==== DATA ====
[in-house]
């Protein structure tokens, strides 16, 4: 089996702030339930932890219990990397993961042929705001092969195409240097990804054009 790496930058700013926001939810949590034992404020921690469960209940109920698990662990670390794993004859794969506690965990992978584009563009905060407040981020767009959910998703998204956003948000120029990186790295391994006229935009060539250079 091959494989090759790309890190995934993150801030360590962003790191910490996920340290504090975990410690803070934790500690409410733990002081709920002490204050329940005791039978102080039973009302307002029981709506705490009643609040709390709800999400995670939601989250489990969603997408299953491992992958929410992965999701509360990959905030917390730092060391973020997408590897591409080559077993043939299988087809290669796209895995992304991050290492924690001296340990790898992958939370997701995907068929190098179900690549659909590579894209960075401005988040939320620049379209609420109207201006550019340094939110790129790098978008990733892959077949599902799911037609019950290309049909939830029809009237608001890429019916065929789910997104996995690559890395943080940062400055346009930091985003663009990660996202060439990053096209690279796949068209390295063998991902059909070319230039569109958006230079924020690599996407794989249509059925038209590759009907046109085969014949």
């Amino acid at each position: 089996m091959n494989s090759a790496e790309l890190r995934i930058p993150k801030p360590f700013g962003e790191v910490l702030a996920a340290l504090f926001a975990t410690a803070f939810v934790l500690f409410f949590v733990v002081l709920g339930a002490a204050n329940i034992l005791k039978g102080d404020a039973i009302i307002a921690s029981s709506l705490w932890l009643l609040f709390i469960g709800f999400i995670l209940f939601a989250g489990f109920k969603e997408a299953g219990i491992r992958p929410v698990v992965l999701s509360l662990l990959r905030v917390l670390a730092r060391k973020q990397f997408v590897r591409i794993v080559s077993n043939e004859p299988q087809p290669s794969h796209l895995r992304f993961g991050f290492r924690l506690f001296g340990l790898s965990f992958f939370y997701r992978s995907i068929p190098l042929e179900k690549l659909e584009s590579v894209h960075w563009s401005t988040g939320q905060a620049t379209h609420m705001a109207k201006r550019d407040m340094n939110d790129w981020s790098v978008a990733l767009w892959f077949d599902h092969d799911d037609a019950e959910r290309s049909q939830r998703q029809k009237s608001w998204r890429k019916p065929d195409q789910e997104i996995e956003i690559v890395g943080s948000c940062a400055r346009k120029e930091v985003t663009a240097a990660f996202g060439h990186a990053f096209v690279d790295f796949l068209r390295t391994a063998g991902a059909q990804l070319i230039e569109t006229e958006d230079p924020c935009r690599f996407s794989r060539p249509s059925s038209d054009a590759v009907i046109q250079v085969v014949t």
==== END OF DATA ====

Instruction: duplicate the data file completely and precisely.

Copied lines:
[in-house]
């Protein structure tokens, strides 16, 4: 089996702030339930932890219990990397993961042929705001092969195409240097990804054009 790496930058700013926001939810949590034992404020921690469960209940109920698990662990670390794993004859794969506690965990992978584009563009905060407040981020767009959910998703998204956003948000120029990186790295391994006229935009060539250079 091959494989090759790309890190995934993150801030360590962003790191910490996920340290504090975990410690803070934790500690409410733990002081709920002490204050329940005791039978102080039973009302307002029981709506705490009643609040709390709800999400995670939601989250489990969603997408299953491992992958929410992965999701509360990959905030917390730092060391973020997408590897591409080559077993043939299988087809290669796209895995992304991050290492924690001296340990790898992958939370997701995907068929190098179900690549659909590579894209960075401005988040939320620049379209609420109207201006550019340094939110790129790098978008990733892959077949599902799911037609019950290309049909939830029809009237608001890429019916065929789910997104996995690559890395943080940062400055346009930091985003663009990660996202060439990053096209690279796949068209390295063998991902059909070319230039569109958006230079924020690599996407794989249509059925038209590759009907046109085969014949």
């Amino acid at each position: 089996m091959n494989s090759a790496e790309l890190r995934i930058p993150k801030p360590f700013g962003e790191v910490l702030a996920a340290l504090f926001a975990t410690a803070f939810v934790l500690f409410f949590v733990v002081l709920g339930a002490a204050n329940i034992l005791k039978g102080d404020a039973i009302i307002a921690s029981s709506l705490w932890l009643l609040f709390i469960g709800f999400i995670l209940f939601a989250g489990f109920k969603e997408a299953g219990i491992r992958p929410v698990v992965l999701s509360l662990l990959r905030v917390l670390a730092r060391k973020q990397f997408v590897r591409i794993v080559s077993n043939e004859p299988q087809p290669s794969h796209l895995r992304f993961g991050f290492r924690l506690f001296g340990l790898s965990f992958f939370y997701r992978s995907i068929p190098l042929e179900k690549l659909e584009s590579v894209h960075w563009s401005t988040g939320q905060a620049t379209h609420m705001a109207k201006r550019d407040m340094n939110d790129w981020s790098v978008a990733l767009w892959f077949d599902h092969d799911d037609a019950e959910r290309s049909q939830r998703q029809k009237s608001w998204r890429k019916p065929d195409q789910e997104i996995e956003i690559v890395g943080s948000c940062a400055r346009k120029e930091v985003t663009a240097a990660f996202g060439h990186a990053f096209v690279d790295f796949l068209r390295t391994a063998g991902a059909q990804l070319i230039e569109t006229e958006d230079p924020c935009r690599f996407s794989r060539p249509s059925s038209d054009a590759v009907i046109q250079v085969v014949t």